Property developer wins $121,000 in court battle

Property developer wins $121,000 in court battle

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A Brisbane-based property developer has been awarded $121,000 after it was found that the Sydney-based financial planner he was working with did not hold a Queensland real estate license.

Property developer Cellcom used the expertise of the financial planner Sultana Investments to market units located in the Sunshine state to its clients.

According to The Australian Financial Review, Cellcom agreed to pay Sultana a $10,000 commission for ‘each unit sold’, with $5,000 payable after a sale went unconditional and another $5,000 payable on settlement.

Cellcom paid $10,000 for each of the 14 properties that were sold. However, when a further eight units went to the unconditional stage only, the property developer refused to pay the $5,000 part payment.

Sultana Investments took Cellcom to court for the $77,000 owing. After originally winning, Cellcom appealed under the proviso that Sultana Investments were not licensed estate agents in Queensland.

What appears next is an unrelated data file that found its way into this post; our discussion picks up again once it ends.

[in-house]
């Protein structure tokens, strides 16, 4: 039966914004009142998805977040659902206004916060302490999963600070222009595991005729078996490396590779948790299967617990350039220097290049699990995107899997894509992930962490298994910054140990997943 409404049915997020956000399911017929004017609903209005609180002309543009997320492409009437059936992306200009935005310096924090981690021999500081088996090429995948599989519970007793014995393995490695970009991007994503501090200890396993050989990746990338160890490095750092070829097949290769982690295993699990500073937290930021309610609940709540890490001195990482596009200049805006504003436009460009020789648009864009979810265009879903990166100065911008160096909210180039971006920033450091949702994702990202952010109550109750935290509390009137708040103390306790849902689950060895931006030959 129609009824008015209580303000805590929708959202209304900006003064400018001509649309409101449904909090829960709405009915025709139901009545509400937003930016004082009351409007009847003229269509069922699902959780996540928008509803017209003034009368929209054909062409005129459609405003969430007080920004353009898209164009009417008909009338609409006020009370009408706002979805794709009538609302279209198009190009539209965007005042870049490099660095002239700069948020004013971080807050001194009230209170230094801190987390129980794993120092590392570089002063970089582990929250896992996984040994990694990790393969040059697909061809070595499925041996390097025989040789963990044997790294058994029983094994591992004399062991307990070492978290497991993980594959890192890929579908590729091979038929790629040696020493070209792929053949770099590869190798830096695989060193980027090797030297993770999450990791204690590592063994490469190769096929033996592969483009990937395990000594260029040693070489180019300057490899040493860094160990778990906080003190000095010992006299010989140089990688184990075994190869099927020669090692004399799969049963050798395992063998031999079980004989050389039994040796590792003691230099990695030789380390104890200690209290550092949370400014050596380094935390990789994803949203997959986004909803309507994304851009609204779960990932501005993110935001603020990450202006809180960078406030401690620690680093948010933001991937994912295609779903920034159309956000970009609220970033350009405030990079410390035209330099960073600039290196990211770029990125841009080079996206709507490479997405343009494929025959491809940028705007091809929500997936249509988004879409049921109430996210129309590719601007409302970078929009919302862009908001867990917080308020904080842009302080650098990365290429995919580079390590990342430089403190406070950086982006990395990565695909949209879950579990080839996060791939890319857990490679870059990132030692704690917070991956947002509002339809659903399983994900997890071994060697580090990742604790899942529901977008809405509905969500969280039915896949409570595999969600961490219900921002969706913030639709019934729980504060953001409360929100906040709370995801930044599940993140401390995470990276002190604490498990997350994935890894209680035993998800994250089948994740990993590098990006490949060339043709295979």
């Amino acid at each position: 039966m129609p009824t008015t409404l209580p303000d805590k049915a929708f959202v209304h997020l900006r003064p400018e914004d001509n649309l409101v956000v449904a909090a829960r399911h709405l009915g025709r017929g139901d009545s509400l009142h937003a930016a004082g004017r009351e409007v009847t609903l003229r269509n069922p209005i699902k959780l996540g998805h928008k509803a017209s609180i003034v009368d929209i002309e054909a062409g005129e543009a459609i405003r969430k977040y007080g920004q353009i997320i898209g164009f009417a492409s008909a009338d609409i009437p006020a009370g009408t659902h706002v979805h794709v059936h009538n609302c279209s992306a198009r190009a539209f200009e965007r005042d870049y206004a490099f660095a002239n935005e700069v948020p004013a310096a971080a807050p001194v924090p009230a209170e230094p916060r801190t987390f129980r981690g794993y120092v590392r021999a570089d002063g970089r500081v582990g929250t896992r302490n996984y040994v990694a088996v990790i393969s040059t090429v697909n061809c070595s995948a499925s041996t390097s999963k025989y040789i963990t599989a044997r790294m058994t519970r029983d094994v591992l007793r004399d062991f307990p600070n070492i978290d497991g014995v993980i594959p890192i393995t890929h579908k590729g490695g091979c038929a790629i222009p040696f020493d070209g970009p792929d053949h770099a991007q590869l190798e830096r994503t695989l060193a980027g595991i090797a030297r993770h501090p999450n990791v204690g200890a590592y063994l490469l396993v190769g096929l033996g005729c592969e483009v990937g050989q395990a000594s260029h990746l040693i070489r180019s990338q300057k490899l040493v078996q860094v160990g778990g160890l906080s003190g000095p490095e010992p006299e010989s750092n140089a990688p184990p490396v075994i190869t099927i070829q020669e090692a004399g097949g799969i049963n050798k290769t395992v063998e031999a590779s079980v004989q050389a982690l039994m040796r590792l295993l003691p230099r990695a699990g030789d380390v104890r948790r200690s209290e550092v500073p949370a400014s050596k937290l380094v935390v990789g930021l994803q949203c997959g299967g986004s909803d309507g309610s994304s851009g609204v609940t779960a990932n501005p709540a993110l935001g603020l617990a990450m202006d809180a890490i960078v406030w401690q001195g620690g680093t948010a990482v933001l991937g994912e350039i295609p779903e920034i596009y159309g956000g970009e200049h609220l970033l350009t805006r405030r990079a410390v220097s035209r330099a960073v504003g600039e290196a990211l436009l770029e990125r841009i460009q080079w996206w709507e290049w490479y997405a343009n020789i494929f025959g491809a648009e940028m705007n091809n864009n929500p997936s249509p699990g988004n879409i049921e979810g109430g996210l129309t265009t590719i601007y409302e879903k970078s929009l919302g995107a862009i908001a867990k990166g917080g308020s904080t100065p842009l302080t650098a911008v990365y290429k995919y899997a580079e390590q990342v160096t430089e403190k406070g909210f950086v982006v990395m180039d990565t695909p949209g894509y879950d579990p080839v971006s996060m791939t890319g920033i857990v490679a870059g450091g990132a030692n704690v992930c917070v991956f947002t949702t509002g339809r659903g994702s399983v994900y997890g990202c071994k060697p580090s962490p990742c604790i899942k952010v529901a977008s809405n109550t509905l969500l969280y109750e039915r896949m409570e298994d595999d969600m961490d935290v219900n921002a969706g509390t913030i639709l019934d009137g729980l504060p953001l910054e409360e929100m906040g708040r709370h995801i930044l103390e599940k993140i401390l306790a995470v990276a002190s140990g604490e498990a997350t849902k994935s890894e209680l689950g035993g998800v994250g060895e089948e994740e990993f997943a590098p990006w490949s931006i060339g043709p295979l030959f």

The appeal was successful and Sultana Investments was forced to pay $121,000.

A Brisbane-based property developer has been awarded $121,000 after it was found that the Sydney-based financial planner he was working with did not hold a Queensland real estate license.

Property developer Cellcom used the expertise of the financial planner Sultana Investments to market units located in the Sunshine state to its clients.

According to The Australian Financial Review, Cellcom agreed to pay Sultana a $10,000 commission for ‘each unit sold’, with $5,000 payable after a sale went unconditional and another $5,000 payable on settlement.

Cellcom paid $10,000 for each of the 14 properties that were sold. However, when a further eight units went to the unconditional stage only, the property developer refused to pay the $5,000 part payment.

Sultana Investments took Cellcom to court for the $77,000 owing. After originally winning, Cellcom appealed under the proviso that Sultana Investments were not licensed estate agents in Queensland.

The appeal was successful and Sultana Investments was forced to pay $121,000.

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